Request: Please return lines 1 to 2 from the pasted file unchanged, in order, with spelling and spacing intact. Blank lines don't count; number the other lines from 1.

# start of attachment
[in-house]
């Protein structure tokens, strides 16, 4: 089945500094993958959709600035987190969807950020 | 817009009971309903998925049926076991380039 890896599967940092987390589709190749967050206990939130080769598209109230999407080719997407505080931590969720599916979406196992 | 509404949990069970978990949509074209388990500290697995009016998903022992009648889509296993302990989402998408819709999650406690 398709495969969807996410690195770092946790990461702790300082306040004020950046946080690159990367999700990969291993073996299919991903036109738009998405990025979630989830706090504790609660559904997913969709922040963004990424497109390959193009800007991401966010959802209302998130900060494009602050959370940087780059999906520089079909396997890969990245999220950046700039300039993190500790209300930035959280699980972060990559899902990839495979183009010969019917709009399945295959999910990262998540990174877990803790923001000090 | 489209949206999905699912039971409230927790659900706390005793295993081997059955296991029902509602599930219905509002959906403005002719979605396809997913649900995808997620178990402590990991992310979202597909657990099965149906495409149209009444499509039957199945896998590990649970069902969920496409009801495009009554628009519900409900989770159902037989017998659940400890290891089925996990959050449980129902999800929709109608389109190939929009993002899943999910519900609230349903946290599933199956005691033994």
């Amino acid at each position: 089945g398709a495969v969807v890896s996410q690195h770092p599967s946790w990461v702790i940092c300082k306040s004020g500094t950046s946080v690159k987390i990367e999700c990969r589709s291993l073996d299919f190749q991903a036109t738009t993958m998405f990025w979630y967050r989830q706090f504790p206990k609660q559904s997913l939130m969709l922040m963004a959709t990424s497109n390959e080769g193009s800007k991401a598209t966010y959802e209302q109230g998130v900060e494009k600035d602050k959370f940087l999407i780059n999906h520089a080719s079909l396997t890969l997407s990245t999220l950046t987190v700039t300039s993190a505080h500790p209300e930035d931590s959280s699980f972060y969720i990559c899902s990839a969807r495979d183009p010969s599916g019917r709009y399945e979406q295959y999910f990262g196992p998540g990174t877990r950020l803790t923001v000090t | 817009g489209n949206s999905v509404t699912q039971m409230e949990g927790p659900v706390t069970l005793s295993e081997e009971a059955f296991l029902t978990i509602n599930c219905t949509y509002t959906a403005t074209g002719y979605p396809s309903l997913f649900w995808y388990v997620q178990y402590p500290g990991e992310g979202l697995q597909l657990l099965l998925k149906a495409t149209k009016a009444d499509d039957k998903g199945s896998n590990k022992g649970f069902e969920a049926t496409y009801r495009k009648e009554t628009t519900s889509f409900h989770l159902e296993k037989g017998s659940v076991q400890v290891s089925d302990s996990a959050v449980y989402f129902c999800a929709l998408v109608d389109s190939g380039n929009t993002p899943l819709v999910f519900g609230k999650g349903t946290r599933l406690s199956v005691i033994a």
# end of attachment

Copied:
[in-house]
């Protein structure tokens, strides 16, 4: 089945500094993958959709600035987190969807950020 | 817009009971309903998925049926076991380039 890896599967940092987390589709190749967050206990939130080769598209109230999407080719997407505080931590969720599916979406196992 | 509404949990069970978990949509074209388990500290697995009016998903022992009648889509296993302990989402998408819709999650406690 398709495969969807996410690195770092946790990461702790300082306040004020950046946080690159990367999700990969291993073996299919991903036109738009998405990025979630989830706090504790609660559904997913969709922040963004990424497109390959193009800007991401966010959802209302998130900060494009602050959370940087780059999906520089079909396997890969990245999220950046700039300039993190500790209300930035959280699980972060990559899902990839495979183009010969019917709009399945295959999910990262998540990174877990803790923001000090 | 489209949206999905699912039971409230927790659900706390005793295993081997059955296991029902509602599930219905509002959906403005002719979605396809997913649900995808997620178990402590990991992310979202597909657990099965149906495409149209009444499509039957199945896998590990649970069902969920496409009801495009009554628009519900409900989770159902037989017998659940400890290891089925996990959050449980129902999800929709109608389109190939929009993002899943999910519900609230349903946290599933199956005691033994």